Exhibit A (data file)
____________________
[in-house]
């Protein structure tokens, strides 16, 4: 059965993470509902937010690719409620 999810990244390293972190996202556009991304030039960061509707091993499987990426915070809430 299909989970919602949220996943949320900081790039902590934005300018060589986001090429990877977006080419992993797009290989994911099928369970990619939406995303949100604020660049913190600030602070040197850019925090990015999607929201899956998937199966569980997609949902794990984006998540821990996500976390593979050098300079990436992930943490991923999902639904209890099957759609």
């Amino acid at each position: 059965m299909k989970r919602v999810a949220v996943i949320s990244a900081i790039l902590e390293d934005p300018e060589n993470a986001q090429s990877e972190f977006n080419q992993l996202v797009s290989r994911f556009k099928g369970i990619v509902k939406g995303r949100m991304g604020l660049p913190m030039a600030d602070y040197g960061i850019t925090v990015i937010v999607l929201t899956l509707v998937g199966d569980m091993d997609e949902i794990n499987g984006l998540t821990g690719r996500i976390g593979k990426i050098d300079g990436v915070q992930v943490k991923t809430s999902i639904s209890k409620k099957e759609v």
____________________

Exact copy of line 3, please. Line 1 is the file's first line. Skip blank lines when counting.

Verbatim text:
């Amino acid at each position: 059965m299909k989970r919602v999810a949220v996943i949320s990244a900081i790039l902590e390293d934005p300018e060589n993470a986001q090429s990877e972190f977006n080419q992993l996202v797009s290989r994911f556009k099928g369970i990619v509902k939406g995303r949100m991304g604020l660049p913190m030039a600030d602070y040197g960061i850019t925090v990015i937010v999607l929201t899956l509707v998937g199966d569980m091993d997609e949902i794990n499987g984006l998540t821990g690719r996500i976390g593979k990426i050098d300079g990436v915070q992930v943490k991923t809430s999902i639904s209890k409620k099957e759609v």